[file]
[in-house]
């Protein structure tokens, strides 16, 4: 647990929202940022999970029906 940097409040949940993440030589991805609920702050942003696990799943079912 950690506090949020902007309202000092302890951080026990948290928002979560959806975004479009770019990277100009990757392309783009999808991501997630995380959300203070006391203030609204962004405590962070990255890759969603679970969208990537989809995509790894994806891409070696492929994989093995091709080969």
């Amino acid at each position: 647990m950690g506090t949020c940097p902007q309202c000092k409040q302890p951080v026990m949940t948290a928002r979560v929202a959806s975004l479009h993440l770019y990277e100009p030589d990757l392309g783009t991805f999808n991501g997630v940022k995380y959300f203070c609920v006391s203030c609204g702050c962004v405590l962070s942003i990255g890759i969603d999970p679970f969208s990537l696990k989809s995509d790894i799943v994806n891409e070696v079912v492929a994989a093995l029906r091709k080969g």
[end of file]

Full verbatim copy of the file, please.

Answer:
[in-house]
């Protein structure tokens, strides 16, 4: 647990929202940022999970029906 940097409040949940993440030589991805609920702050942003696990799943079912 950690506090949020902007309202000092302890951080026990948290928002979560959806975004479009770019990277100009990757392309783009999808991501997630995380959300203070006391203030609204962004405590962070990255890759969603679970969208990537989809995509790894994806891409070696492929994989093995091709080969």
């Amino acid at each position: 647990m950690g506090t949020c940097p902007q309202c000092k409040q302890p951080v026990m949940t948290a928002r979560v929202a959806s975004l479009h993440l770019y990277e100009p030589d990757l392309g783009t991805f999808n991501g997630v940022k995380y959300f203070c609920v006391s203030c609204g702050c962004v405590l962070s942003i990255g890759i969603d999970p679970f969208s990537l696990k989809s995509d790894i799943v994806n891409e070696v079912v492929a994989a093995l029906r091709k080969g």